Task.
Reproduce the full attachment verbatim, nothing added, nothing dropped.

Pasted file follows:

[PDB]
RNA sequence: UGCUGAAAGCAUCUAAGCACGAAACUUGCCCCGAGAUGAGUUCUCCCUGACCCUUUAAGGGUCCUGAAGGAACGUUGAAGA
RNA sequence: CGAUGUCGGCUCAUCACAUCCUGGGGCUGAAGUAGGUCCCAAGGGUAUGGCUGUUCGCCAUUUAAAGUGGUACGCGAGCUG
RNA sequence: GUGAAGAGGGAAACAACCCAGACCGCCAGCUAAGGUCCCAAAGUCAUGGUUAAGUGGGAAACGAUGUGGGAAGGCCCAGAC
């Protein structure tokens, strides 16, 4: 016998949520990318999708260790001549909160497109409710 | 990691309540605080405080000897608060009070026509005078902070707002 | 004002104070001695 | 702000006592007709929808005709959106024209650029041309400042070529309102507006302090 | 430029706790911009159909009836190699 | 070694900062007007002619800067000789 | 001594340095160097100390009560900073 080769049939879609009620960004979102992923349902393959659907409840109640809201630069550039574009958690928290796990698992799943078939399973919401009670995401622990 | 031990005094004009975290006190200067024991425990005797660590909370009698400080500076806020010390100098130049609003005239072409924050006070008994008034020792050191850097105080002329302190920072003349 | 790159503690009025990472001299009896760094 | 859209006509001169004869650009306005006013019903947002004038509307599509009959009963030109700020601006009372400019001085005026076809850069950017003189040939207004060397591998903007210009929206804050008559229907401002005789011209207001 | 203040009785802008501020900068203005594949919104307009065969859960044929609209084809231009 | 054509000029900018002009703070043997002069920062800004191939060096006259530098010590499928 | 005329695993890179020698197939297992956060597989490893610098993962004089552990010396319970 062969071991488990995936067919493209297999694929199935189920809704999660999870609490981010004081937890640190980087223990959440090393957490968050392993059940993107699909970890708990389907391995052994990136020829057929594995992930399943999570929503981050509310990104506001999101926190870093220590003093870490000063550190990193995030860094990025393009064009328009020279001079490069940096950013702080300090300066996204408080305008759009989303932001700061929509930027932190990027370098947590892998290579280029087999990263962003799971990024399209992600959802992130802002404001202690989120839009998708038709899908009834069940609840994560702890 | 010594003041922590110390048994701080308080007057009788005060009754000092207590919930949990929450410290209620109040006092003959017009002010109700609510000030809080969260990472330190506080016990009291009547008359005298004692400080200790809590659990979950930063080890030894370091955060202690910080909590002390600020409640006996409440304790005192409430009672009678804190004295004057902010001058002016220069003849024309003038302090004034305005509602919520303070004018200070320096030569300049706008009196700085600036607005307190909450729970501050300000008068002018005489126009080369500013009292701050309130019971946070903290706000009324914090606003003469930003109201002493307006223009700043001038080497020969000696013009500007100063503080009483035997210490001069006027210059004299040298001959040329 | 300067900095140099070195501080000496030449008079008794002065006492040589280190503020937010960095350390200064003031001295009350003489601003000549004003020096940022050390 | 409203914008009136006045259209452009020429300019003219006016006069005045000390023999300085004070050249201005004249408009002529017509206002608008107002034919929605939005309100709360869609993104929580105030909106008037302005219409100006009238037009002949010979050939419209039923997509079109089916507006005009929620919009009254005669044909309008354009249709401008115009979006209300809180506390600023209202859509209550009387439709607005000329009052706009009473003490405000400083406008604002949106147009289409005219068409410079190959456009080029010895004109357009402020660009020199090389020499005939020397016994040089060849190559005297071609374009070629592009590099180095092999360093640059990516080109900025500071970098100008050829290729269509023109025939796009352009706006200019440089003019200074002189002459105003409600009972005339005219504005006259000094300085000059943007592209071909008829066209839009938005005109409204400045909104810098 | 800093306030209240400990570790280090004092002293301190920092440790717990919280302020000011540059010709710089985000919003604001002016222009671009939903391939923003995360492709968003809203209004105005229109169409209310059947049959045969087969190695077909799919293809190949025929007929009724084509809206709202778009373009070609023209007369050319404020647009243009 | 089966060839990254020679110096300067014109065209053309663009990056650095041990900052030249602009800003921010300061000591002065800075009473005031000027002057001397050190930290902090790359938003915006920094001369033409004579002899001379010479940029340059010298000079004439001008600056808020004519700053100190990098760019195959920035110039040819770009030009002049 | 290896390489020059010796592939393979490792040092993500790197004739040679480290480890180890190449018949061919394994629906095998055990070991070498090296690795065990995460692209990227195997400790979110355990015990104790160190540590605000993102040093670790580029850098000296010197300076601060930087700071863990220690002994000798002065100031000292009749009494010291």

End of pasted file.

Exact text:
[PDB]
RNA sequence: UGCUGAAAGCAUCUAAGCACGAAACUUGCCCCGAGAUGAGUUCUCCCUGACCCUUUAAGGGUCCUGAAGGAACGUUGAAGA
RNA sequence: CGAUGUCGGCUCAUCACAUCCUGGGGCUGAAGUAGGUCCCAAGGGUAUGGCUGUUCGCCAUUUAAAGUGGUACGCGAGCUG
RNA sequence: GUGAAGAGGGAAACAACCCAGACCGCCAGCUAAGGUCCCAAAGUCAUGGUUAAGUGGGAAACGAUGUGGGAAGGCCCAGAC
């Protein structure tokens, strides 16, 4: 016998949520990318999708260790001549909160497109409710 | 990691309540605080405080000897608060009070026509005078902070707002 | 004002104070001695 | 702000006592007709929808005709959106024209650029041309400042070529309102507006302090 | 430029706790911009159909009836190699 | 070694900062007007002619800067000789 | 001594340095160097100390009560900073 080769049939879609009620960004979102992923349902393959659907409840109640809201630069550039574009958690928290796990698992799943078939399973919401009670995401622990 | 031990005094004009975290006190200067024991425990005797660590909370009698400080500076806020010390100098130049609003005239072409924050006070008994008034020792050191850097105080002329302190920072003349 | 790159503690009025990472001299009896760094 | 859209006509001169004869650009306005006013019903947002004038509307599509009959009963030109700020601006009372400019001085005026076809850069950017003189040939207004060397591998903007210009929206804050008559229907401002005789011209207001 | 203040009785802008501020900068203005594949919104307009065969859960044929609209084809231009 | 054509000029900018002009703070043997002069920062800004191939060096006259530098010590499928 | 005329695993890179020698197939297992956060597989490893610098993962004089552990010396319970 062969071991488990995936067919493209297999694929199935189920809704999660999870609490981010004081937890640190980087223990959440090393957490968050392993059940993107699909970890708990389907391995052994990136020829057929594995992930399943999570929503981050509310990104506001999101926190870093220590003093870490000063550190990193995030860094990025393009064009328009020279001079490069940096950013702080300090300066996204408080305008759009989303932001700061929509930027932190990027370098947590892998290579280029087999990263962003799971990024399209992600959802992130802002404001202690989120839009998708038709899908009834069940609840994560702890 | 010594003041922590110390048994701080308080007057009788005060009754000092207590919930949990929450410290209620109040006092003959017009002010109700609510000030809080969260990472330190506080016990009291009547008359005298004692400080200790809590659990979950930063080890030894370091955060202690910080909590002390600020409640006996409440304790005192409430009672009678804190004295004057902010001058002016220069003849024309003038302090004034305005509602919520303070004018200070320096030569300049706008009196700085600036607005307190909450729970501050300000008068002018005489126009080369500013009292701050309130019971946070903290706000009324914090606003003469930003109201002493307006223009700043001038080497020969000696013009500007100063503080009483035997210490001069006027210059004299040298001959040329 | 300067900095140099070195501080000496030449008079008794002065006492040589280190503020937010960095350390200064003031001295009350003489601003000549004003020096940022050390 | 409203914008009136006045259209452009020429300019003219006016006069005045000390023999300085004070050249201005004249408009002529017509206002608008107002034919929605939005309100709360869609993104929580105030909106008037302005219409100006009238037009002949010979050939419209039923997509079109089916507006005009929620919009009254005669044909309008354009249709401008115009979006209300809180506390600023209202859509209550009387439709607005000329009052706009009473003490405000400083406008604002949106147009289409005219068409410079190959456009080029010895004109357009402020660009020199090389020499005939020397016994040089060849190559005297071609374009070629592009590099180095092999360093640059990516080109900025500071970098100008050829290729269509023109025939796009352009706006200019440089003019200074002189002459105003409600009972005339005219504005006259000094300085000059943007592209071909008829066209839009938005005109409204400045909104810098 | 800093306030209240400990570790280090004092002293301190920092440790717990919280302020000011540059010709710089985000919003604001002016222009671009939903391939923003995360492709968003809203209004105005229109169409209310059947049959045969087969190695077909799919293809190949025929007929009724084509809206709202778009373009070609023209007369050319404020647009243009 | 089966060839990254020679110096300067014109065209053309663009990056650095041990900052030249602009800003921010300061000591002065800075009473005031000027002057001397050190930290902090790359938003915006920094001369033409004579002899001379010479940029340059010298000079004439001008600056808020004519700053100190990098760019195959920035110039040819770009030009002049 | 290896390489020059010796592939393979490792040092993500790197004739040679480290480890180890190449018949061919394994629906095998055990070991070498090296690795065990995460692209990227195997400790979110355990015990104790160190540590605000993102040093670790580029850098000296010197300076601060930087700071863990220690002994000798002065100031000292009749009494010291």